For that reason, I decided to pick up JVoiceXML, an open-source VoiceXML interpreter, as the base for this adaptor. What needs to be done is extending it through various mechanism (Subscriber/Listener, injection of alternative Strategy, wrapper + delegation, etc). In some situations I even had to make modification directly in the JVoiceXML code, and I tried not to break its VoiceXML-compliance. It takes a lot of reverse engineering / debugging tricks to understand how it works and know where & how to make the modifications / extensions (link to list of modifications in JVoiceXML code). GuiceXML alpha 0.1 is based on JVoiceXML ver 0.7.5.

Here's the result so far (link to the code). You will need NetBeans to open the project (I'm using the latest version, 7.3). To run the project, create a Run configuration like this one:

The GuiceXML code belongs to a package named net.raka.jvxmltd.

This sequence of screens will give you a picture of what to expect from this alpha version. It still does thing in the most naive way, like I mentioned above, asking input one field at a time. This example requires you to deploy two VoiceXML documents (sample_01.vxml and sample_02.vxml) to your webserver. You just have to change the URL of the landing VoiceXML page (sample_01.vxml) to point to your webserver.

Also, of course this is a very rough version of GuiceXML, where I basically put hooks here and there, in order to be able to intercept and react on a few events that I'm interested in, such as announcement and input collection. In fact in one place I have to do a dirty trick of using execution stack trace, just in order to figure out whether a prompt should be played as part of input collection (i.e.: inside a ), or as an informational message (i.e.: inside a ). If it's part of input collection, that GuiceXML prints it in the text area inside the frame. Otherwise, it displays a blocking message dialog.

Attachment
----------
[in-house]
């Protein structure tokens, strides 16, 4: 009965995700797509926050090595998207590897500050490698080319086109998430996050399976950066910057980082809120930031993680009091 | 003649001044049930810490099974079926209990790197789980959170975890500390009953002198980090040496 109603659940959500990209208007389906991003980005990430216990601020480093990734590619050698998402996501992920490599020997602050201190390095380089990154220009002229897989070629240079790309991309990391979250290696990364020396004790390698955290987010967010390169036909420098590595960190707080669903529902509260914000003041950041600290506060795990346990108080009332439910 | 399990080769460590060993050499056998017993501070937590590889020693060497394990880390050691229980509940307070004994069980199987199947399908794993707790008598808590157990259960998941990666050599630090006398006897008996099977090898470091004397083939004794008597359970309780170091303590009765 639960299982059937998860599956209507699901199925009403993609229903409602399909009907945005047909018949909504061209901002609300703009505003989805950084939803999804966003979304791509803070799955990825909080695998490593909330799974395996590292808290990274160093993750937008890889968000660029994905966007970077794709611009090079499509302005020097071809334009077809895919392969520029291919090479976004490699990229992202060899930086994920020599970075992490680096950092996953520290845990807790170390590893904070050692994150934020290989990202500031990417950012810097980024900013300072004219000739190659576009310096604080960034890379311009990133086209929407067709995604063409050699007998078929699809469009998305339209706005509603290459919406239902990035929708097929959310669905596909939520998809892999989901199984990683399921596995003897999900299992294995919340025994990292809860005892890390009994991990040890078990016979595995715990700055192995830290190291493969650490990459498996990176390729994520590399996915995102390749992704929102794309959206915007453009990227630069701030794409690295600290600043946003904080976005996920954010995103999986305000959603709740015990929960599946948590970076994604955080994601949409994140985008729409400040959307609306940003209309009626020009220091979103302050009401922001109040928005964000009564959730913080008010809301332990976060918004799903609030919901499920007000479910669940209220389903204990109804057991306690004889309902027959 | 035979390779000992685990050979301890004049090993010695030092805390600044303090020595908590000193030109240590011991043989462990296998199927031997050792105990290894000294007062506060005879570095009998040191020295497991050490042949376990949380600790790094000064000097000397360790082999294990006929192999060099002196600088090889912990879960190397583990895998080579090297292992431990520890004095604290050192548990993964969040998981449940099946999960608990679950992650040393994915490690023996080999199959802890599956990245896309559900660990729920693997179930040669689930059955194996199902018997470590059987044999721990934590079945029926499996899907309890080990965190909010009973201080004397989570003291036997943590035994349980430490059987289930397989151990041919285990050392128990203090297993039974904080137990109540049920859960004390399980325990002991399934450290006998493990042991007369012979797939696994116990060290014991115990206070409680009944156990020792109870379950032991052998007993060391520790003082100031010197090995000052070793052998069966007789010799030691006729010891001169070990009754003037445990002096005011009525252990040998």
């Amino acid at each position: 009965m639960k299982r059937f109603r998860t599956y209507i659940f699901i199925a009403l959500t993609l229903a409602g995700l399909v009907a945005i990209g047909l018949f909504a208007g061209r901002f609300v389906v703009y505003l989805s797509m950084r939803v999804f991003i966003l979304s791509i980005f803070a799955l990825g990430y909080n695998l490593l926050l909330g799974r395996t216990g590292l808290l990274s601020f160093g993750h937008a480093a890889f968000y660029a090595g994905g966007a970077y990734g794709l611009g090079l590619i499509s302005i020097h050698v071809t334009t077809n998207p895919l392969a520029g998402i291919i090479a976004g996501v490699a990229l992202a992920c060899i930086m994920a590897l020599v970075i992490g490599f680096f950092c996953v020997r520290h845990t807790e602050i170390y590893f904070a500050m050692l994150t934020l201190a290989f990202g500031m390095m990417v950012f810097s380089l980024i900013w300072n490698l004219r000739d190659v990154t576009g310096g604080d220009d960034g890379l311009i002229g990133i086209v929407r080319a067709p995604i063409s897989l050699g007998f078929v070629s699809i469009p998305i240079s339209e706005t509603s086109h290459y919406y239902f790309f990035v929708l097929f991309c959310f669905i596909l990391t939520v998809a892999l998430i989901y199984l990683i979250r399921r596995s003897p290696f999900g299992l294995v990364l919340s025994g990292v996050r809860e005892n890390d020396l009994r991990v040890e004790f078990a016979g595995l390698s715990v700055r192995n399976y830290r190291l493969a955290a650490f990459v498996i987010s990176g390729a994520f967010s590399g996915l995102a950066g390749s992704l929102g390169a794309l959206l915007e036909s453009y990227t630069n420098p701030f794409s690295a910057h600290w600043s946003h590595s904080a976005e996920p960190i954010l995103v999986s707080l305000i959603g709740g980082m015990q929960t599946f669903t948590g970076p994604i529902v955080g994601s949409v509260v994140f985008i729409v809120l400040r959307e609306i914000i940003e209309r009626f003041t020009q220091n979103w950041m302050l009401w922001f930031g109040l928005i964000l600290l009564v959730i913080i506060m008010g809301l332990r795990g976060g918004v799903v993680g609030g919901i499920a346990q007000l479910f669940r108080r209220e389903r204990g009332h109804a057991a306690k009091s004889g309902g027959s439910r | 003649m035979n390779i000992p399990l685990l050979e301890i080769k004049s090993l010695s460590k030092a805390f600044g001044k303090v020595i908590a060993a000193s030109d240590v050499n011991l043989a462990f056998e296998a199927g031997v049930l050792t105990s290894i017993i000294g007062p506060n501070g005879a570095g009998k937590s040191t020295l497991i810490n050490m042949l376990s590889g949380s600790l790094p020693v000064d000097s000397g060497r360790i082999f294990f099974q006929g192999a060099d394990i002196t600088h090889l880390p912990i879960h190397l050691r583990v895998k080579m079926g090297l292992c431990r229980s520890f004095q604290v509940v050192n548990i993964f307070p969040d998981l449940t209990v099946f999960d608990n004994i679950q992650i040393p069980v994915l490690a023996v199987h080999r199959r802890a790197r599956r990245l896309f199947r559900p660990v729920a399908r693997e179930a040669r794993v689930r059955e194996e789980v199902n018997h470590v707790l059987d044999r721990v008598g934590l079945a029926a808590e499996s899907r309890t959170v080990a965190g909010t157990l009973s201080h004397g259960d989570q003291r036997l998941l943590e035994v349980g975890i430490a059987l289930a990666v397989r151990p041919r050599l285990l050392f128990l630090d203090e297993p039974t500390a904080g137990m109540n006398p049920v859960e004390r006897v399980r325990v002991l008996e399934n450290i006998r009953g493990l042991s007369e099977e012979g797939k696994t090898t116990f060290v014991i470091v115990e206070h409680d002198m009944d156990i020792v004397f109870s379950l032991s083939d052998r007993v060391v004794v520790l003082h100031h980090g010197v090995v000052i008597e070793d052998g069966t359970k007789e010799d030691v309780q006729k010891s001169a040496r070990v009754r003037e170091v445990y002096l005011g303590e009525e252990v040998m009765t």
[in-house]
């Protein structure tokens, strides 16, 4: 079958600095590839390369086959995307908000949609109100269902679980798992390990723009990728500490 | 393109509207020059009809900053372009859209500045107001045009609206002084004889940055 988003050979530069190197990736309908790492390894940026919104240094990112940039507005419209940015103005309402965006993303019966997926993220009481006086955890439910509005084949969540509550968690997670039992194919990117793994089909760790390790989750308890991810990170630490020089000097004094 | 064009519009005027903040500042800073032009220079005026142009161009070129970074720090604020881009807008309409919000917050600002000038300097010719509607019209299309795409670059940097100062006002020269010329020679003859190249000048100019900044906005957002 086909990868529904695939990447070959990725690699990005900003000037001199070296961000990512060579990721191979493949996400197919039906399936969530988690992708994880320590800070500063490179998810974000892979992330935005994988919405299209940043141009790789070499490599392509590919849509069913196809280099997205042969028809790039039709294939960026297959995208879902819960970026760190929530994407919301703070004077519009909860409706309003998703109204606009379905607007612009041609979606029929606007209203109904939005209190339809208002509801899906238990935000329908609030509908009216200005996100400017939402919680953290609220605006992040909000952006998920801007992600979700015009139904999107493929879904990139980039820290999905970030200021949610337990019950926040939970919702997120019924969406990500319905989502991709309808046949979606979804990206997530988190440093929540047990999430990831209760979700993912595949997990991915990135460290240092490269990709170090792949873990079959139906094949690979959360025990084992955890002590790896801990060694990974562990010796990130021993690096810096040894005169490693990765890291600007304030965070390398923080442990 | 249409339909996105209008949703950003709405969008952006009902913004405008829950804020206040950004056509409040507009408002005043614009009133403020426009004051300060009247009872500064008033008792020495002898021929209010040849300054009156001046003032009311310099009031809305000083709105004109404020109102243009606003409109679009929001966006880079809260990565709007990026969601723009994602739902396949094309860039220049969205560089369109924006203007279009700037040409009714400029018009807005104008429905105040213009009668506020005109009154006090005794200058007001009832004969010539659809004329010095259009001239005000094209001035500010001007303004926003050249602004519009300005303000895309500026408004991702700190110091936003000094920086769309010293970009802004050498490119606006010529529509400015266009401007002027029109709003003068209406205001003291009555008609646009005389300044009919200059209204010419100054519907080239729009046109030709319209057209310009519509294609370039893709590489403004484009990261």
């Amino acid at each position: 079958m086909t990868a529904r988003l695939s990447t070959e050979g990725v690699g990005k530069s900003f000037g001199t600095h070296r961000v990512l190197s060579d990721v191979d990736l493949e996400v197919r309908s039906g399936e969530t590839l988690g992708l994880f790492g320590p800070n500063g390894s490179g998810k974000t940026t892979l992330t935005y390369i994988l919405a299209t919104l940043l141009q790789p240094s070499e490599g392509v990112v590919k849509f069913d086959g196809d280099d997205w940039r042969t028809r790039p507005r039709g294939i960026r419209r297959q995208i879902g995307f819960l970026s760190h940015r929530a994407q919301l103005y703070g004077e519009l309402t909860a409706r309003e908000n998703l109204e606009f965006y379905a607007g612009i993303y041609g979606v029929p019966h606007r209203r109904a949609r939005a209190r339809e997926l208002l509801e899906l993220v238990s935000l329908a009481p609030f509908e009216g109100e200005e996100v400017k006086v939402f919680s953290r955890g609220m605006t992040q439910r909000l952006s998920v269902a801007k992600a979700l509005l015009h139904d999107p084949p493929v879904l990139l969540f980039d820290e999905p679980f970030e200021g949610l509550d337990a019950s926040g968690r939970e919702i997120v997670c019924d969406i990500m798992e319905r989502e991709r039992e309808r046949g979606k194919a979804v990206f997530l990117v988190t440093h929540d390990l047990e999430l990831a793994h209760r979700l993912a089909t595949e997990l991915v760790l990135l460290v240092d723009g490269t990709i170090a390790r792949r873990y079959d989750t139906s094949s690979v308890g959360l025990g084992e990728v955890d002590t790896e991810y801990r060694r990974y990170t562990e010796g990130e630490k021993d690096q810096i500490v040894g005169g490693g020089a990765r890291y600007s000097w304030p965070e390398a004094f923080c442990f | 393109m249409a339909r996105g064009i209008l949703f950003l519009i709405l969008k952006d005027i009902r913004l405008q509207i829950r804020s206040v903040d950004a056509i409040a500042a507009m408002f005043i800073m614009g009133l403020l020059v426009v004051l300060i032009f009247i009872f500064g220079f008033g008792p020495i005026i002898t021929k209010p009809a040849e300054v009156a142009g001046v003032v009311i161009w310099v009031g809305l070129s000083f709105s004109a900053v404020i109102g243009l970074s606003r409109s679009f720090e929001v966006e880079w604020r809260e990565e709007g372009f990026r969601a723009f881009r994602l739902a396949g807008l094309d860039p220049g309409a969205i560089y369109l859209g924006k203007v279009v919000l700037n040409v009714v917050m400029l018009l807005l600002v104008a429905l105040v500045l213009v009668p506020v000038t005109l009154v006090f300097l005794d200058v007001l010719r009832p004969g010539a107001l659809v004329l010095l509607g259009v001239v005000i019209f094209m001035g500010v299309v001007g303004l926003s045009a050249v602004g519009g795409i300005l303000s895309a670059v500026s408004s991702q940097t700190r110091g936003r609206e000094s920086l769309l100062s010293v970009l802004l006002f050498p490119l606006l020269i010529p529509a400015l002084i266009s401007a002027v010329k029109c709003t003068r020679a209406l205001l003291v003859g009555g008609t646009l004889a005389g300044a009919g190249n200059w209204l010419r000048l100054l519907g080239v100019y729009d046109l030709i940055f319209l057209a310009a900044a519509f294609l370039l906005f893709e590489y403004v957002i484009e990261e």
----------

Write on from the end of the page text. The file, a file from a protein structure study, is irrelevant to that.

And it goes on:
Actually, that dirty trick along with modifications I did directly in the JVoiceXML code, leads me to thinking that JVoiceXML code itself needs some refactoring. Ideally, to implement an adaptor / extension like GuiceXML, one shouldn't need to modify the core library (JVoiceXML). The hooks provided the library should be sufficient. However that's not the case with JVoiceXML 0.7.5.

Also, refactoring is needed in JVoiceXML to abstract away several classes on which the current GuiceXML is based / depends on. For example, JVoiceXML's TextTelephony (used by GuiceXML's TextDriverTelephony) communicates with its peer classes using socket. Well, that's not desired in GuiceXML because the idea is to have GuiceXML running in mobile environment (e.g.: J2ME / Android phone), and minimize the use of network resource (only HTTP will be needed to fetch the VoiceXML documents from the app server that hosts the IVR application). TextTelephony I think should be coded in such that way the I/O channel it uses can be injected, and the I/O channel itself is described as a java interface, where network socket is only one of the possible implementations. Click here to understand the role of Telephony in JVoiceXML.

Additional note: this visual IVR idea can be mixed with callback. Many times I get frustrated dealing with contact center on the phone (voice), for two reasons: (1) that tedious IVR and (2) long wait time to speak to an agent (when call gets transferred at the end of IVR interaction). With visual IVR, interaction can be sped up (and companies can reuse their existing IVR-app investment) and caller doesn's have to wait to be attended by the agent. The contact center agent is the one who is supposed to make the call back.

Here's a picture of a callback app concept I sketched a while back, and mentioned in this blog:

Alright, that's all for now. Drop me a line if you're interested in the project. ( raka.angga _at_ ). Cya!